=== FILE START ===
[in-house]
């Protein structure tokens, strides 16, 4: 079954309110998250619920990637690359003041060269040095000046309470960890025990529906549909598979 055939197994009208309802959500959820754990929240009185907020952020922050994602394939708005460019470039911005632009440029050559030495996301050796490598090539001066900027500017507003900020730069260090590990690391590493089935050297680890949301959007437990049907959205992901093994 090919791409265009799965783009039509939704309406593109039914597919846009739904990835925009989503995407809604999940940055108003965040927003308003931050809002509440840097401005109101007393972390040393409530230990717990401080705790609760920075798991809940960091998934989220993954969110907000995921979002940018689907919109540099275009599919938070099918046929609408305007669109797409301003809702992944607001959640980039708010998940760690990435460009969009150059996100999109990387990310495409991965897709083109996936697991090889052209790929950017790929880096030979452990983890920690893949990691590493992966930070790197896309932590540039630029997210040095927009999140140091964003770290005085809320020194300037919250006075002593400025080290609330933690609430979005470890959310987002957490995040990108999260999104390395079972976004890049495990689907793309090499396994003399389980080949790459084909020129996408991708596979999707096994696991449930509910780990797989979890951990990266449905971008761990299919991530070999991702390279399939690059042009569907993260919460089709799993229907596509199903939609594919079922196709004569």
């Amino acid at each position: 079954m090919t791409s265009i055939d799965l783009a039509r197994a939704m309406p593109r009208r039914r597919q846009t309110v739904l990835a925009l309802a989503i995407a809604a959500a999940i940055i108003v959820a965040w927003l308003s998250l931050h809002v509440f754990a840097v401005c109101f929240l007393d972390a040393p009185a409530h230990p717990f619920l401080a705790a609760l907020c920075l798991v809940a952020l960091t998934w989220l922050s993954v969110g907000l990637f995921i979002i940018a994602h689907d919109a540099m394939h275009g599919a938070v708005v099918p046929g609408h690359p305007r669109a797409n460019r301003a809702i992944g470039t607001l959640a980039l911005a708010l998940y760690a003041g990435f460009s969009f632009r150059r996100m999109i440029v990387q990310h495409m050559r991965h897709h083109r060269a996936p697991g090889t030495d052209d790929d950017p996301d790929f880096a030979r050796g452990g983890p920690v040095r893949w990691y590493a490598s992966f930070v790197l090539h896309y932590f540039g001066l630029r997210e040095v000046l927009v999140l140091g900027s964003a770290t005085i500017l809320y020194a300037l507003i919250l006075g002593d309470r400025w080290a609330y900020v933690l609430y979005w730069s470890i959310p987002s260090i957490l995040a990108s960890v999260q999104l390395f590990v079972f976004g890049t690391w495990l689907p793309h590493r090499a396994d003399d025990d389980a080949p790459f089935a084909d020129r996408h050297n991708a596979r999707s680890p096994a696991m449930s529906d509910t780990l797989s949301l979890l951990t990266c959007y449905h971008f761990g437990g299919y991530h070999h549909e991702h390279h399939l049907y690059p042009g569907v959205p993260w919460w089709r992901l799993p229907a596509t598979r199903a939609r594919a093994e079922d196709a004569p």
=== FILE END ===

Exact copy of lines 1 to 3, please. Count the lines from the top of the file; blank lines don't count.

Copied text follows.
[in-house]
């Protein structure tokens, strides 16, 4: 079954309110998250619920990637690359003041060269040095000046309470960890025990529906549909598979 055939197994009208309802959500959820754990929240009185907020952020922050994602394939708005460019470039911005632009440029050559030495996301050796490598090539001066900027500017507003900020730069260090590990690391590493089935050297680890949301959007437990049907959205992901093994 090919791409265009799965783009039509939704309406593109039914597919846009739904990835925009989503995407809604999940940055108003965040927003308003931050809002509440840097401005109101007393972390040393409530230990717990401080705790609760920075798991809940960091998934989220993954969110907000995921979002940018689907919109540099275009599919938070099918046929609408305007669109797409301003809702992944607001959640980039708010998940760690990435460009969009150059996100999109990387990310495409991965897709083109996936697991090889052209790929950017790929880096030979452990983890920690893949990691590493992966930070790197896309932590540039630029997210040095927009999140140091964003770290005085809320020194300037919250006075002593400025080290609330933690609430979005470890959310987002957490995040990108999260999104390395079972976004890049495990689907793309090499396994003399389980080949790459084909020129996408991708596979999707096994696991449930509910780990797989979890951990990266449905971008761990299919991530070999991702390279399939690059042009569907993260919460089709799993229907596509199903939609594919079922196709004569």
């Amino acid at each position: 079954m090919t791409s265009i055939d799965l783009a039509r197994a939704m309406p593109r009208r039914r597919q846009t309110v739904l990835a925009l309802a989503i995407a809604a959500a999940i940055i108003v959820a965040w927003l308003s998250l931050h809002v509440f754990a840097v401005c109101f929240l007393d972390a040393p009185a409530h230990p717990f619920l401080a705790a609760l907020c920075l798991v809940a952020l960091t998934w989220l922050s993954v969110g907000l990637f995921i979002i940018a994602h689907d919109a540099m394939h275009g599919a938070v708005v099918p046929g609408h690359p305007r669109a797409n460019r301003a809702i992944g470039t607001l959640a980039l911005a708010l998940y760690a003041g990435f460009s969009f632009r150059r996100m999109i440029v990387q990310h495409m050559r991965h897709h083109r060269a996936p697991g090889t030495d052209d790929d950017p996301d790929f880096a030979r050796g452990g983890p920690v040095r893949w990691y590493a490598s992966f930070v790197l090539h896309y932590f540039g001066l630029r997210e040095v000046l927009v999140l140091g900027s964003a770290t005085i500017l809320y020194a300037l507003i919250l006075g002593d309470r400025w080290a609330y900020v933690l609430y979005w730069s470890i959310p987002s260090i957490l995040a990108s960890v999260q999104l390395f590990v079972f976004g890049t690391w495990l689907p793309h590493r090499a396994d003399d025990d389980a080949p790459f089935a084909d020129r996408h050297n991708a596979r999707s680890p096994a696991m449930s529906d509910t780990l797989s949301l979890l951990t990266c959007y449905h971008f761990g437990g299919y991530h070999h549909e991702h390279h399939l049907y690059p042009g569907v959205p993260w919460w089709r992901l799993p229907a596509t598979r199903a939609r594919a093994e079922d196709a004569p």